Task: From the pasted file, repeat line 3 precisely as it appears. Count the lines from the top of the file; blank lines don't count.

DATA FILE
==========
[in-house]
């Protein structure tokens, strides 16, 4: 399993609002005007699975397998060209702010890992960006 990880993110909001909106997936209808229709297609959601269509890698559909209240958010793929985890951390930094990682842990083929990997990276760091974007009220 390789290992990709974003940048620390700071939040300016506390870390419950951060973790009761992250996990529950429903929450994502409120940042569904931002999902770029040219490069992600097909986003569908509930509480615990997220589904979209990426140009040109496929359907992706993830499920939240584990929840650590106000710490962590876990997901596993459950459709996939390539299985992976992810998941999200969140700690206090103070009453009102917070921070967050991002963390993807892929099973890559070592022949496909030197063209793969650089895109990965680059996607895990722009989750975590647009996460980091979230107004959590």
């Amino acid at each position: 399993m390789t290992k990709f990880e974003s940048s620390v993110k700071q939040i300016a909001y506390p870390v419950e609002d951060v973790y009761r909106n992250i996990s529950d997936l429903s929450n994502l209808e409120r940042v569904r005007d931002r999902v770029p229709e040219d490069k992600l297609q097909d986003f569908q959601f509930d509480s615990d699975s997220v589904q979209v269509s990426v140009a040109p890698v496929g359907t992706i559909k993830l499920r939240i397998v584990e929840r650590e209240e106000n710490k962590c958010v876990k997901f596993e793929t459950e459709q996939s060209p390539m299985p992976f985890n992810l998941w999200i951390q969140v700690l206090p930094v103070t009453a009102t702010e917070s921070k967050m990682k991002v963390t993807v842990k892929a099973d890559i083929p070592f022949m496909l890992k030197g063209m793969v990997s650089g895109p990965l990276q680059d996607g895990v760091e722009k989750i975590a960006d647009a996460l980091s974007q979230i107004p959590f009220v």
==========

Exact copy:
């Amino acid at each position: 399993m390789t290992k990709f990880e974003s940048s620390v993110k700071q939040i300016a909001y506390p870390v419950e609002d951060v973790y009761r909106n992250i996990s529950d997936l429903s929450n994502l209808e409120r940042v569904r005007d931002r999902v770029p229709e040219d490069k992600l297609q097909d986003f569908q959601f509930d509480s615990d699975s997220v589904q979209v269509s990426v140009a040109p890698v496929g359907t992706i559909k993830l499920r939240i397998v584990e929840r650590e209240e106000n710490k962590c958010v876990k997901f596993e793929t459950e459709q996939s060209p390539m299985p992976f985890n992810l998941w999200i951390q969140v700690l206090p930094v103070t009453a009102t702010e917070s921070k967050m990682k991002v963390t993807v842990k892929a099973d890559i083929p070592f022949m496909l890992k030197g063209m793969v990997s650089g895109p990965l990276q680059d996607g895990v760091e722009k989750i975590a960006d647009a996460l980091s974007q979230i107004p959590f009220v």